Jordan Bean | Sacked
Published: Monday, December 10, 2012
Updated: Monday, December 10, 2012 15:12
As an avid college football fan, this is both my favorite and least favorite season of the year.
One on hand, I love to see the cross−conference matchups. How will the constantly praised SEC match up against the rest of the country? How many points will be scored in the Fiesta Bowl, which pits two high flying offenses, Oregon and Kansas State, against each other? How will Johnny Manziel follow up his Heisman selection?
The only way to get the answer to all these questions is to sit down and watch, which is what I plan to be doing for a good part of my vacation.
On the other hand, as always, the BCS screwed up. It happens every year without fail. This time it entailed the selection of Northern Illinois into a BCS bowl.
Now I know what you may be thinking, Northern Illinois was guaranteed a spot, so how can I say that they don’t deserve to be there?
I can say this because I believe the system to be flawed.
Northern Illinois, the winner of the Mid−American Conference (MAC), was guaranteed a spot because they were ranked higher than 16 in the final BCS standings and finished above the winner of one of the six major conferences with automatic bids.
Don’t get me wrong, they had a very respectable 12−1 record. Their lone loss came to Iowa, who I might add finished last in the Legends Division of the Big Ten conference.
The most important reason that I believe they don’t belong is because they lacked a win against any quality opponent—and don’t try and tell me that their “upset” over Kent State in the MAC championship should be considered a noteworthy win.
Hypothetically, let’s think of what would happen if we were to insert Northern Illinois into Georgia’s schedule and vice versa. Georgia was left out of the BCS bowls because of another senseless rule which states that no more than two teams per conference are allowed to compete in BCS bowls.
I think it’s safe to say that Northern Illinois would not boast the same 12−1 record and BCS berth that they do now. In my opinion, they would most likely max out at three to four wins. I would go as far as to say Tennessee, who finished next to last in the SEC East, would have run the table with Northern Illinois’ schedule.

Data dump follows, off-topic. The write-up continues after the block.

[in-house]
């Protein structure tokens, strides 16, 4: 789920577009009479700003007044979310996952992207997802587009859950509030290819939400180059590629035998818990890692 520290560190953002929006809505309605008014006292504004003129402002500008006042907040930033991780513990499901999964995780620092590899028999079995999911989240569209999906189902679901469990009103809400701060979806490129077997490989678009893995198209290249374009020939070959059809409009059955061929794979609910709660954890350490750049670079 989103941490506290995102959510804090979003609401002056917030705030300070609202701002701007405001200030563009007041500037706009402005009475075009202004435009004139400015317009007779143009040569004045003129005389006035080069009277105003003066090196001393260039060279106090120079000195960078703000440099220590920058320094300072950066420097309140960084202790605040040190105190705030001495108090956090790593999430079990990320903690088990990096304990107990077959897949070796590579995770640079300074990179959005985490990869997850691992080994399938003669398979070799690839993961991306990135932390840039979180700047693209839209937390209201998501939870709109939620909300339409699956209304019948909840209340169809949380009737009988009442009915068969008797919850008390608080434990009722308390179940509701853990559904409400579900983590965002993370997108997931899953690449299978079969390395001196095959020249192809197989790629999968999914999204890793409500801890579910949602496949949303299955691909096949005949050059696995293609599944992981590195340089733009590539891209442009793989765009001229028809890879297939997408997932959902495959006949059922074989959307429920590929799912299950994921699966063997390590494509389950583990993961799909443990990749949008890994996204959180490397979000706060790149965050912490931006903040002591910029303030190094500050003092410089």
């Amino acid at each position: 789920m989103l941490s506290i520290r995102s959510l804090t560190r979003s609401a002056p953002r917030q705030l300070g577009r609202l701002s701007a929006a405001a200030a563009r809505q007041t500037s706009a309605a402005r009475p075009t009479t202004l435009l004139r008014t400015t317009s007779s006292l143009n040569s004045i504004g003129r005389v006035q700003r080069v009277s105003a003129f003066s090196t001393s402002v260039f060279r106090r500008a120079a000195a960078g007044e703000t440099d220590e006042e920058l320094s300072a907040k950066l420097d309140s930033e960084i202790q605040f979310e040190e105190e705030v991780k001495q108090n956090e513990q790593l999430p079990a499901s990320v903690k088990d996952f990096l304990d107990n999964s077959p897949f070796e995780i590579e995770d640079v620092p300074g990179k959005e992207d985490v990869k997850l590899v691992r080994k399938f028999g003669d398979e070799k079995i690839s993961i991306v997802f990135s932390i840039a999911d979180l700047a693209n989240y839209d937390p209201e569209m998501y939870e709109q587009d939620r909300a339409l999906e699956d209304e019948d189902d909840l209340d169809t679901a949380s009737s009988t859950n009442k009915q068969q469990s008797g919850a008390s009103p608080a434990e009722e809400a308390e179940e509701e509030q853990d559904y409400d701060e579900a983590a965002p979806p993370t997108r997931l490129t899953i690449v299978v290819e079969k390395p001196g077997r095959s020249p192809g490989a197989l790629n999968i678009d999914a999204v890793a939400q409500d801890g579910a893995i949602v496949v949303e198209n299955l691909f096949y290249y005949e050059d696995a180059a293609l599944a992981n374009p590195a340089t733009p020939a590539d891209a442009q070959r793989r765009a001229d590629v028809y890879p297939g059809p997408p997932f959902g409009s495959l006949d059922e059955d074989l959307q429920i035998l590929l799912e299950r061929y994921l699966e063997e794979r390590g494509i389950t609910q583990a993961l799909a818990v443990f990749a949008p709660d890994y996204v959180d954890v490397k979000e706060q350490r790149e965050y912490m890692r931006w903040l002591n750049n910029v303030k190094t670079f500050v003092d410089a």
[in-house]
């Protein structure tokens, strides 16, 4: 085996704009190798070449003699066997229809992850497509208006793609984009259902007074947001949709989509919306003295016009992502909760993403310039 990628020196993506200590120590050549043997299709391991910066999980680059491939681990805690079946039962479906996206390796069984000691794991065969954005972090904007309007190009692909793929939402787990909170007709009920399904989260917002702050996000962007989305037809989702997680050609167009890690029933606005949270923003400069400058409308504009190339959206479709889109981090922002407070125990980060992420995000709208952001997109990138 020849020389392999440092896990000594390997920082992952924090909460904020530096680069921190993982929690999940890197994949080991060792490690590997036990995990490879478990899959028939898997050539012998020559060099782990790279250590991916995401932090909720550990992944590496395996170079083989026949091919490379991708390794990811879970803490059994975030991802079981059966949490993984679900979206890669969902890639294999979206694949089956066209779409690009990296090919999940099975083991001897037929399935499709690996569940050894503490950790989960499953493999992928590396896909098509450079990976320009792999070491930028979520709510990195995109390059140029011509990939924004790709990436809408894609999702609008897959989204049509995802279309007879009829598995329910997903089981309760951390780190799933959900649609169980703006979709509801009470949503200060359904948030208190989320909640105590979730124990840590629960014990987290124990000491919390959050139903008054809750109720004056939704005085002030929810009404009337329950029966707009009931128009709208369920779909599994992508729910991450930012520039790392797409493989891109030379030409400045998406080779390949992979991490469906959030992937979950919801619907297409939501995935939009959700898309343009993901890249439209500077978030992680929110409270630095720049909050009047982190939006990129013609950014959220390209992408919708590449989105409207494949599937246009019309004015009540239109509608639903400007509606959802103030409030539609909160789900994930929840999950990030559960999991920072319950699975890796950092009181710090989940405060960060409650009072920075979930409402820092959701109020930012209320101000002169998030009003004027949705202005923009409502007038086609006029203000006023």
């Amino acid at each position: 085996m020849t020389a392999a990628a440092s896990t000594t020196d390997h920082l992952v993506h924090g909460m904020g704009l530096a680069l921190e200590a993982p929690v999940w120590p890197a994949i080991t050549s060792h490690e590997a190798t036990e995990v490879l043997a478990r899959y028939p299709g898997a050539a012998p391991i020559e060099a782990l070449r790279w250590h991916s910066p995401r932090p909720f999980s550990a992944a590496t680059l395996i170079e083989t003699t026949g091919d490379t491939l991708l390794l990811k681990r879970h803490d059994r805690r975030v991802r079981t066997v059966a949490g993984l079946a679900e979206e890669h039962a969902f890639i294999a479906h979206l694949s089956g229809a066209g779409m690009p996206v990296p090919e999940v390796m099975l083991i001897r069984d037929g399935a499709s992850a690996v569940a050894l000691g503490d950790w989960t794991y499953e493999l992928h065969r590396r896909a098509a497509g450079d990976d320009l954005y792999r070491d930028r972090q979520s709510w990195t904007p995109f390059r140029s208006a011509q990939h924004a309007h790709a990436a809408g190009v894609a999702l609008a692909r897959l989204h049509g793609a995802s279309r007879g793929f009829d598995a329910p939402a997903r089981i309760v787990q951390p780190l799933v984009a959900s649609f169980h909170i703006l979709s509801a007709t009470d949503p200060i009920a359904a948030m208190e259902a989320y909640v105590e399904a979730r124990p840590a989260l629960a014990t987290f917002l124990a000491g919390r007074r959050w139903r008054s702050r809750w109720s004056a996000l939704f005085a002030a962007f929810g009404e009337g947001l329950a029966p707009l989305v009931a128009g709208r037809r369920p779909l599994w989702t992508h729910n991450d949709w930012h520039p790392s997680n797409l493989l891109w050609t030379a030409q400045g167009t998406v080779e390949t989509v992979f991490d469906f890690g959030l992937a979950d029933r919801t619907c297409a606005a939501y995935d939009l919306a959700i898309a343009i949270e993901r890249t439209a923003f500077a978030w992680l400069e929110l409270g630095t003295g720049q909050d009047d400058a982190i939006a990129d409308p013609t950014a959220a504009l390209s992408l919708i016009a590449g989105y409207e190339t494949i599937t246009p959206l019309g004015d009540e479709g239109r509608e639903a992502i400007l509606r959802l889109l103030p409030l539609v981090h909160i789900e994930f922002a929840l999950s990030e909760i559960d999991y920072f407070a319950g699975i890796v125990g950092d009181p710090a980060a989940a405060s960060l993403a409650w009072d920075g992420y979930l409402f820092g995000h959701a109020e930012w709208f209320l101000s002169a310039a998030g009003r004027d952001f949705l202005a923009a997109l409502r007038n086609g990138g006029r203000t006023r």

Strength of schedule is important and a team should not be penalized for competing at the highest level in the toughest conference. Georgia, in all facets of the game, is a better team than Northern Illinois. So is Oklahoma, who was also snubbed, but we’ll leave that argument for another time.
In reality, BCS bowls outside of the National Championship game mean little more than extra money for a school or a conference. Saying that it is an “Official BCS bowl game” can add some prestige to the game for recruiting purposes but essentially is useless. This argument, though, is based on a matter of principle.
The BCS should not advertise that they are the highest and most prestigious of bowls if they don’t put the best teams on the field competing against each other. They should throw out the all the meaningless rules and put the top ten teams on the field in the top five bowl games.
Luckily, this issue will not be a problem after the new system is implemented in a few short seasons. The BCS bowls will become rotating semi−final matchups for the eventual national championship game.
In the meantime, college football fans everywhere will be watching a subpar matchup in what should have been a primetime game between ACC champion Florida State and another top contender. Until this new system comes to be, BCS—you’re sacked.
Jordan Bean is a freshman who has yet to declare a major. He can be reached at Jordan.Bean@tufts.edu.